Like anyone fighting his jones, Franco reasoned that nothing would happen this time. His Cuban had been spiked and what he’d seen was clearly a chemical hallucination. It was alright. He could -and he would- light up again.
At the bodega, he bought a Dominican instead. He was being cautious. At home, in his La-Z-Boy, he stared out the balcony window with its skyline view and . . . lit up.
A long finger of orange fire descended from the sky, carving a path between the skyscrapers and high rises, tearing up the road surface like a construction crew. Franco had recently watched Charlton Heston in The Ten Commandments on tv and God had carved those tablets in this way.
One by one, the finger shattered structures. Debris shot out like shrapnel. When Franco drew a deep breath, the finger turned white, sending shivers of heat across the Metroscape. Exploding glass beat a tattoo from every window.
Trembling and sweating, Franco finished his cigar. After the last puff, he stamped out the stub and flung it into the maelstrom.
It began to rain.
It was a fine rain, essentially a mist. Franco wanted to experience it -to see if it were real- so he went out on his balcony. He could not get wet. It was a dry rain, spangling droplets in the light of a now chalk white sun.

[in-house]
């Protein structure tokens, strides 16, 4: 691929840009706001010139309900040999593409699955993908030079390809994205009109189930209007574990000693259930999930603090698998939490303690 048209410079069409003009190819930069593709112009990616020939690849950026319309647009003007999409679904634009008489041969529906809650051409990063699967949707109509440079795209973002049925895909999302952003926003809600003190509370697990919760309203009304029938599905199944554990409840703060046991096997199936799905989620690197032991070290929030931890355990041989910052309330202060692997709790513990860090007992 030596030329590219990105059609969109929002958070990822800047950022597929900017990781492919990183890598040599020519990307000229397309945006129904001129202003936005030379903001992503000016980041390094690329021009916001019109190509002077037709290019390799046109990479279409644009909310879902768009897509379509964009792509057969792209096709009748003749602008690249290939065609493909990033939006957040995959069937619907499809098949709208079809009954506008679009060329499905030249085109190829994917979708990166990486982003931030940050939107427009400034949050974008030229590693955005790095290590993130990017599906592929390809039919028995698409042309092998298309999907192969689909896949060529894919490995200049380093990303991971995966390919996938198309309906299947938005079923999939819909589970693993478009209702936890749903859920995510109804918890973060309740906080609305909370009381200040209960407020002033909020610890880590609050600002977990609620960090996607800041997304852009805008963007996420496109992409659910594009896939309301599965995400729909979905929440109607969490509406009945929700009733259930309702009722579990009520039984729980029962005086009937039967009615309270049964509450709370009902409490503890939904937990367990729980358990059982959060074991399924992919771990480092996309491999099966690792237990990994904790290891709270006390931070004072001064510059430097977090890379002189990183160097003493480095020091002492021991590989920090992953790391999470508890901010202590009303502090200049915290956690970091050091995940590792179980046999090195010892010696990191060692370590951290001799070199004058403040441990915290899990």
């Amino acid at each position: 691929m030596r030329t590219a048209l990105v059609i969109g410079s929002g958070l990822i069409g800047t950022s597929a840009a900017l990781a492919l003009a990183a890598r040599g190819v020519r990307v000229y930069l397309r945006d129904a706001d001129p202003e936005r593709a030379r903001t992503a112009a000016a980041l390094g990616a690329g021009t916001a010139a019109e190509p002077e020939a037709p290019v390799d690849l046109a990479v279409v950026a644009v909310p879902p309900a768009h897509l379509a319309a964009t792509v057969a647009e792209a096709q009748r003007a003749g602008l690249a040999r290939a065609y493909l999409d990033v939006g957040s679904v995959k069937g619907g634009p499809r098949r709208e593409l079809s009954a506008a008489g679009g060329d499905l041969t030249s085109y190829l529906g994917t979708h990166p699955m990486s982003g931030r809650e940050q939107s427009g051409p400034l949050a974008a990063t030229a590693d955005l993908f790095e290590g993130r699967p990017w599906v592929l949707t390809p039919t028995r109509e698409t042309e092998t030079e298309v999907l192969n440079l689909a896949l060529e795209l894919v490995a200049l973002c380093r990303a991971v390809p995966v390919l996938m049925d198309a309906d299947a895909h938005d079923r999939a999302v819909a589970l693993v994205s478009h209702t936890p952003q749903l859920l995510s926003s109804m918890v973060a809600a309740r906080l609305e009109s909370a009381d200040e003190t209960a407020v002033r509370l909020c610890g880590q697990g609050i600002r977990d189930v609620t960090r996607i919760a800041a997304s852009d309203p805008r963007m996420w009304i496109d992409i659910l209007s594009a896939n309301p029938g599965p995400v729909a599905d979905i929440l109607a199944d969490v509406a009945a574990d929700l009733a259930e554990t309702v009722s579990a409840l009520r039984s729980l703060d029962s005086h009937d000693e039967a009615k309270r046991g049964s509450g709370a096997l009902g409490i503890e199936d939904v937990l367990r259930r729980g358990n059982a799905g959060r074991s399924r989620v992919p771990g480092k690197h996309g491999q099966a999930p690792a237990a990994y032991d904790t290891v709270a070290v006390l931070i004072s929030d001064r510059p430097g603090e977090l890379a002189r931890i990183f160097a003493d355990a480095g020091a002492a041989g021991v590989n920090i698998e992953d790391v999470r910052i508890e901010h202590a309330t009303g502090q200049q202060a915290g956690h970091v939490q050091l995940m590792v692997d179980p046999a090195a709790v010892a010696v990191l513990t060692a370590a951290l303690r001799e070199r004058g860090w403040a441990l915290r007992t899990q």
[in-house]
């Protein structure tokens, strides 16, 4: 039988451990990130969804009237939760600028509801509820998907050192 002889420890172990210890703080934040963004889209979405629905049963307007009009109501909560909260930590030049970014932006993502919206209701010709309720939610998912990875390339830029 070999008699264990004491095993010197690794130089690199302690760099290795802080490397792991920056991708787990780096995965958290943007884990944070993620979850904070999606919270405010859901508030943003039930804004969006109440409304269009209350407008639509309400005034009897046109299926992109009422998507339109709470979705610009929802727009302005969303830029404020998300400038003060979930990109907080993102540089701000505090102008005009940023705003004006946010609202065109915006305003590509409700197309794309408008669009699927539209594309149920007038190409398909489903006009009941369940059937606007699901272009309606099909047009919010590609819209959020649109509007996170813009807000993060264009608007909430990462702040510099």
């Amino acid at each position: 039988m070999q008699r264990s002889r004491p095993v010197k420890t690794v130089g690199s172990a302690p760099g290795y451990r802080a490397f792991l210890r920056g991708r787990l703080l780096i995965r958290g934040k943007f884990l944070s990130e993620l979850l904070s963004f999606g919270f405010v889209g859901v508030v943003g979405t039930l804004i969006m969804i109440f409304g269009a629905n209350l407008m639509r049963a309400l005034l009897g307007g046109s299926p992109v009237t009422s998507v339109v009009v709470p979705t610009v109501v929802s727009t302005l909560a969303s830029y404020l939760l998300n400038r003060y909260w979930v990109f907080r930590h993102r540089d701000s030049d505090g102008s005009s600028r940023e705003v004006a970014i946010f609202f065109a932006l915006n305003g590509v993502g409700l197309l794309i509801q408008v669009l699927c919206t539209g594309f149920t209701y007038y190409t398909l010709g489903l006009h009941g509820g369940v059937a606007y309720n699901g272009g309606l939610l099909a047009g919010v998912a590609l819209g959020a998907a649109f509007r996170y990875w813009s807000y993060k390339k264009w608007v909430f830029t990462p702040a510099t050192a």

Franco was stunned, practically tipsy. Before the bathroom mirror, his face had not changed. Everything that said “Franco” remained: bulbous nose; high cheekbones; widow’s peak. His eyes were neither red nor dilated. The shirt he wore (blue) looked blue in the mirror. There were no strange creatures on his shoulder talking to him: neither tempting angel nor angelic devil. When he raised his arm, the man in the mirror did so, too. His fingers did not streak rainbows like the NBC peacock.
He wouldn’t smoke again. He would not.
The next evening, Franco sat on his bed with a Venezuelan. It was night, the door was closed, his curtains drawn. Only the light from his reading lamp filled the room. Slowly, Franco removed the wrapper then Zippo’ed his fire.
Nothing this time. No inferno. No dry rain. No divine finger. Franco took a deep drag until his lungs filled with a heat that he could feel in his capillaries. His vision swam, his body became pneumatic.